Hypoxia suppresses the stabilization of Nrf2 and enhances that of HIF-1α. HIF-1α plays a central role in the regulation of hypoxic responses (16). Our previous study showed that a partner of Nrf2, MafG, binds to HIF-1α and leads to transcription from hypoxia-responsive elements (HREs) (34). Indeed, the induction of HIF-1α might prevent interactions of MafG with Nrf2, leading to the hypoxic suppression of Nrf2. However, knockdown of HIF-1α did not recover hypoxic suppression of Nrf2, suggesting that HIF-1α does not suppress Nrf2.
As a transcription factor, Nrf2 binds to AREs and induces a variety of genes that encode cytoprotective enzymes such as HO-1 and NQO-1 (5, 6). These defense enzymes play critical roles in protecting cells from cellular degeneration. Under stressful conditions, Nrf2 is up-regulated and activates AREs. In these conditions, a conformational change in Keap1 and/or phosphorylation of Nrf2 by stress-related cytosolic kinases prevents binding of Keap1 to Nrf2, wherein Nrf2 is available for ARE binding and induces cytoprotective genes. Similarly, under hypoxia, HREs are activated, and cytoprotective genes are induced (35). In this study, hypoxia significantly suppressed accumulation of Nrf2. Conversely, overexpression of Nrf2 suppressed the activation of HREs by hypoxia, suggesting that suppression of Nrf2 is required for full activation of HREs.
In this study, we have defined a novel Nrf2 regulatory pathway. Our results show that hypoxia-activated E3 ubiquitin ligase Siah2 regulates both nonphosphorylated Nrf2 and Nrf2 phosphorylated by stress-related kinase PKC, which is activated by hypoxia. The biological significance of our findings is best illustrated by the abundance of Nrf2 in hypoxia in Siah2 knockdown cells compared with that in Keap1 knockdown cells.
Importantly, although Myc-Nrf2(93–604) lacks the phosphorylation site at serine 40, it was recovered by inhibition or knockdown of Siah2. Moreover, under normoxia, phosphorylated Nrf2 was barely observed, and Nrf2 accumulation was decreased by overexpressing of Siah2 even under normoxia. Furthermore, Myc-S40N was still degraded in Keap1 knockdown cells, confirming that Siah2 binds and degrades both phosphorylated and nonphosphorylated Nrf2.
In a Keap1-mediated manner, the Neh2 domain is required for the ubiquitination of Nrf2, because the Neh2 domain includes the Keap1-binding site and lysines for ubiquitin attachment; however, our results showed that the Neh2 domain is not required for the ubiquitination of Nrf2, suggesting that in the degradation of Nrf2, the Siah2-mediated manner is different from that of Keap1. It means that Neh domains except the Neh2 domain include a novel site for ubiquitination. Indeed, the domains include the Siah2-binding site.
Previous investigations have established that Nrf2 is degraded in response to stress by the Keap1-Cullin3 complexes (10) and that phosphorylation of Nrf2 leads to dissociation from Keap1 (11). Under hypoxia and other stress conditions, p38 MAPK and Akt pathways regulate stabilization and induction of Siah2 (21, 22). In agreement, the present data suggest that although the Keap1 complex limits the expression of Nrf2, Siah2 limits the expression of Nrf2 before recruitment and/or after liberation from Keap1.
Given that the activity of Siah2 is inhibited in proportion to increasing oxygen concentrations (36), we investigated its significance to the degradation of Nrf2 under hypoxia. Under mild hypoxia, Siah2-mediated degradation of Nrf2 is attenuated, leading to an abundance of Nrf2. Under these conditions, ROS are likely to be generated, and activation of Nrf2 is required for protection from oxidative stress. In contrast, severe hypoxia is not associated with ROS because too few oxygen molecules are available to generate hydrogen peroxide or superoxide. These conditions lead to the maintenance of active Keap1, although PKC continues to phosphorylate Nrf2 and cause dissociation from Keap1. We propose that Siah2-mediated degradation of phosphorylated Nrf2 is of physiological importance as a mechanism that prevents excess activation of AREs by Nrf2 and blocks Nrf2-mediated transcription of target genes.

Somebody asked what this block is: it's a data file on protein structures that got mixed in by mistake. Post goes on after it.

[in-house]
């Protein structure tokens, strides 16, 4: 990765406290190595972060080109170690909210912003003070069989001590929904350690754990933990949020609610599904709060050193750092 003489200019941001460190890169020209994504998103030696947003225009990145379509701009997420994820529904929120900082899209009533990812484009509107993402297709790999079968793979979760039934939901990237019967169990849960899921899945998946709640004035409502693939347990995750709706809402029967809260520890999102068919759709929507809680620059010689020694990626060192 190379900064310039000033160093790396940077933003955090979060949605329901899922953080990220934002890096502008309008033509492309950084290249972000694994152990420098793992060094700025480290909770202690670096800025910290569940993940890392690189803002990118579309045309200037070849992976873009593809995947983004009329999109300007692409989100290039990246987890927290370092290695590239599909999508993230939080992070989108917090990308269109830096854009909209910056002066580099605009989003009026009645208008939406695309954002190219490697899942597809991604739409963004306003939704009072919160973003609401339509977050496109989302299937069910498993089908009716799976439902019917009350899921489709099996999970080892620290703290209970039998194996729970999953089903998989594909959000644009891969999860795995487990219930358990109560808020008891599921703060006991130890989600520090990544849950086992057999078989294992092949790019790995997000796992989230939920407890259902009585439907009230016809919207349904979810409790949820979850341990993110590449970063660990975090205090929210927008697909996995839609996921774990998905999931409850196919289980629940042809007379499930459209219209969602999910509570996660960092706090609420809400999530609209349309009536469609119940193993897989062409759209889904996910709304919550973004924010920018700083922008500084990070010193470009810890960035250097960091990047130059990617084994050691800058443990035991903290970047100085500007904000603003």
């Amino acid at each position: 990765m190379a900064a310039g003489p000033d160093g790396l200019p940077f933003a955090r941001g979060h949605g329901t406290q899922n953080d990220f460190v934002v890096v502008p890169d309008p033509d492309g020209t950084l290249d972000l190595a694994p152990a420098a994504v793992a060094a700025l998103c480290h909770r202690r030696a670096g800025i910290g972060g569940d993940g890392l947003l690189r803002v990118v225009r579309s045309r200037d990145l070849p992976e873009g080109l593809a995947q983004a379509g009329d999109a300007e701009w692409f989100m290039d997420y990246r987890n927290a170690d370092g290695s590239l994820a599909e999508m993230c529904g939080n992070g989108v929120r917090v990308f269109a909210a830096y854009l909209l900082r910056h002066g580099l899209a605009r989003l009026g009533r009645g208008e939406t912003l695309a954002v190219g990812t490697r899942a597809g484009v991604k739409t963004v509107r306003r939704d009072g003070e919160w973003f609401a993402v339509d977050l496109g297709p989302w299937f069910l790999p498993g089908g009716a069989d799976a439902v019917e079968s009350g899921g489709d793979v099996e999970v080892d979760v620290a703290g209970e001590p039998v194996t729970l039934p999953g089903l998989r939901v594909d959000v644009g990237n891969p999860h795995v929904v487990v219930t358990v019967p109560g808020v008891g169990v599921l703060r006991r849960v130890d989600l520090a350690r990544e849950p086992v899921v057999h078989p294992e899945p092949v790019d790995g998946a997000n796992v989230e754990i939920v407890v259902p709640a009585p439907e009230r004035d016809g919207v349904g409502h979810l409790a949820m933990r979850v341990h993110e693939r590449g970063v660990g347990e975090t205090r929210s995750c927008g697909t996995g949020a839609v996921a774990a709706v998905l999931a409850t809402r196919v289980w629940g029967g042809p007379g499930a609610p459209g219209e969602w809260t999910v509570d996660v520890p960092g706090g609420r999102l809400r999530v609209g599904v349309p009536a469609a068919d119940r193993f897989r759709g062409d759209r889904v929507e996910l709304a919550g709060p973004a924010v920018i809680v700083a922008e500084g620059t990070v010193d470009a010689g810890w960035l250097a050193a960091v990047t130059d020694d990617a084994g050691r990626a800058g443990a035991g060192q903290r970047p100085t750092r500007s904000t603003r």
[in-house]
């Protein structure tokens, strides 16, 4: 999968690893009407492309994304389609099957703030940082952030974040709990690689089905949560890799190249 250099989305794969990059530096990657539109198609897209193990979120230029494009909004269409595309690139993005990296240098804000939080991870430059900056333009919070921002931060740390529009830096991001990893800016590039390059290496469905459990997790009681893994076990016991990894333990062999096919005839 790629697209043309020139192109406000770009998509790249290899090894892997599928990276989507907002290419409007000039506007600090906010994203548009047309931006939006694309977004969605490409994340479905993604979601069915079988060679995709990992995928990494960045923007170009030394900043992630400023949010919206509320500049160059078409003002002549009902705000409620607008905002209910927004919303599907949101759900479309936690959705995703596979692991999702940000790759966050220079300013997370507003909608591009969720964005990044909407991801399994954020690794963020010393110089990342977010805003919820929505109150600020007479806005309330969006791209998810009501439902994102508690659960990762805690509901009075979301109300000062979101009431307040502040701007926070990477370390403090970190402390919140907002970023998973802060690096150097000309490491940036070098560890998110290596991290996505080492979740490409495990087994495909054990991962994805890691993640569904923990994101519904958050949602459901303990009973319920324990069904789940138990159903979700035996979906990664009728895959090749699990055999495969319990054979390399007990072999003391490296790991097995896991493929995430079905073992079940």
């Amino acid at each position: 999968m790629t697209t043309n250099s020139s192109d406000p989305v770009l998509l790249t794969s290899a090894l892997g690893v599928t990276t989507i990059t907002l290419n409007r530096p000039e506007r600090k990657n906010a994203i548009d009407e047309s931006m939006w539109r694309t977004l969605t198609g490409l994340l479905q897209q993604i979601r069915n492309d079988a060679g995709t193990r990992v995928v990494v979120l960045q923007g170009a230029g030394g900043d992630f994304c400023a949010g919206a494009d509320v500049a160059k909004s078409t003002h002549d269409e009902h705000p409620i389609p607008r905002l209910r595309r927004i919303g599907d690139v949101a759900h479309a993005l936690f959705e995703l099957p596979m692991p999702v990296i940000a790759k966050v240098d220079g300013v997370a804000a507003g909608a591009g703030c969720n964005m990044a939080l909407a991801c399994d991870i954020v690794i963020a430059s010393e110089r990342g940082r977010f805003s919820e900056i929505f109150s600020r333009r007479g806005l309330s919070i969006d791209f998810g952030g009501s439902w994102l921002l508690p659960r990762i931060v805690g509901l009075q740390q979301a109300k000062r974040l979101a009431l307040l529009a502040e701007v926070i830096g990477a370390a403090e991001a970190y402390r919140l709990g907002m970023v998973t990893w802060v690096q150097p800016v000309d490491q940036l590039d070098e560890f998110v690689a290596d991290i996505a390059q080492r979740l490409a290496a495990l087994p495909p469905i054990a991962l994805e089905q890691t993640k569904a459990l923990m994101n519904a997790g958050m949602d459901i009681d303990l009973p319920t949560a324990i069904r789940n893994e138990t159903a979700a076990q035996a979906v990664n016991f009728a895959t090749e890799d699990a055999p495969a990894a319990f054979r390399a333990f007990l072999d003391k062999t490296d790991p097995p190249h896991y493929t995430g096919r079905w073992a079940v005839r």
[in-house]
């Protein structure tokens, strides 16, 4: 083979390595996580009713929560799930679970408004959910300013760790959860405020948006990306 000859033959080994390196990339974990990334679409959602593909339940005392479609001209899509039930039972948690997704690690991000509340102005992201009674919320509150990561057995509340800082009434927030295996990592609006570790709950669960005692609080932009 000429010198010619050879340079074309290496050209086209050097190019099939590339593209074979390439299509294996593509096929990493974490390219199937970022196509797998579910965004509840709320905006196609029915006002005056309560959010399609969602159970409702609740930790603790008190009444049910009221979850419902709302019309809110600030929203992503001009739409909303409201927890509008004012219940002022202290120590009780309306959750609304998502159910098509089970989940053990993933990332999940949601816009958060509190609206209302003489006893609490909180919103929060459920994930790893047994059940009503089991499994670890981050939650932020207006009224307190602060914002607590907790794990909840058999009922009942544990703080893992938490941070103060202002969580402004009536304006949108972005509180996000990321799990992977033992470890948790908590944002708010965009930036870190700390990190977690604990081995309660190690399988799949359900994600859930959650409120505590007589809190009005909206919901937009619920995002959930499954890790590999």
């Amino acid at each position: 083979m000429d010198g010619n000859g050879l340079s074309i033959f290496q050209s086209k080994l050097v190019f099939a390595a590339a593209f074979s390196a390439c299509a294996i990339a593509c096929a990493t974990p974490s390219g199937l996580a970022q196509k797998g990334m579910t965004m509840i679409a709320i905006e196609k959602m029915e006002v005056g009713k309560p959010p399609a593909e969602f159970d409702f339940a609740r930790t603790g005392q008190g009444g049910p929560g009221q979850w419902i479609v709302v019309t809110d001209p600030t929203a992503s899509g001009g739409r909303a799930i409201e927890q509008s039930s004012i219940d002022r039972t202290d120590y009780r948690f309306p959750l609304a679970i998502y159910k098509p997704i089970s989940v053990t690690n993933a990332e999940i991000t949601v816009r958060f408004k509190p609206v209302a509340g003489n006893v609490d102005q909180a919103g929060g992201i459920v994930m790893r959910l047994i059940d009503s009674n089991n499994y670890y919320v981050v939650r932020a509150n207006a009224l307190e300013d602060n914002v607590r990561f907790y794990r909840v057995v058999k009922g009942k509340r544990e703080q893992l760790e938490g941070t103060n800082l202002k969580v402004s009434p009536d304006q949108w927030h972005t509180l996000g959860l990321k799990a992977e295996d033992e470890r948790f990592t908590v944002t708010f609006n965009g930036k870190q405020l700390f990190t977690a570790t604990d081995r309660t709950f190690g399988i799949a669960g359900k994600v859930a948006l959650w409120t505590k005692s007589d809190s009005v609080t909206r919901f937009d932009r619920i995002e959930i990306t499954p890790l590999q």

In this study, experiments were predominantly performed in Hep3B, HEK293, and HeLa cells. Importantly, the interaction of Siah2 with Nrf2 was observed in all these cell lines, suggesting that Siah2 contributes to the accumulation of Nrf2 ubiquitously. However, the effects of Keap1 knockdown on the accumulation of Nrf2 under hypoxia differed between cells types. Indeed, knockdown of Keap1 facilitated Nrf2 recovery in the Hep3B and HEK293 cells but only partially in the HeLa cells. Hence, we predicted that the sensitivity, accumulation, and activities of cytosolic kinase-related pathways, especially PKC, may also differ between these cell types.
Given that Siah2 regulates the abundance of HIF-1α by degrading PHD3 (19), it may be involved in the regulation of hypoxia-induced ROS. Our results demonstrate that inhibition or knockdown of Siah2 causes suppression of HIF-1α and increases Nrf2. Hence, we proposed that the inhibition of Siah2 may be followed by inactivation of HIF-1α-mediated pathways and activation of Nrf2-mediated pathways, leading to attenuated ROS production. Therefore, Siah2 may be a novel target for ROS metabolites. This study provides clues for understanding the therapeutic approaches to pathological states caused by ischemia-reperfusion injury.
In summary, our study demonstrates that hypoxia induces the phosphorylation of Nrf2 by PKC and thus decreases Keap1-mediated degradation compared with that under normoxia. Moreover, concomitant stabilization of Siah2 protein provides a dominating Nrf2 degradation pathway over that of Keap1 under hypoxia, leading to hypoxic suppression of Nrf2 by Siah2.
*This work was supported in part by a grant-in-aid for scientific research from the Japan Society for the Promotion of Science, a grant-in aid from the Hyogo Science and Technology Association, the Support Project to Assist Private Universities in Developing Bases from the Ministry of Education, Culture, Sports, Science and Technology, and by a grant-in-aid from Kwansei Gakuin University.
♦This article was selected as a Paper of the Week.
2The abbreviations used are: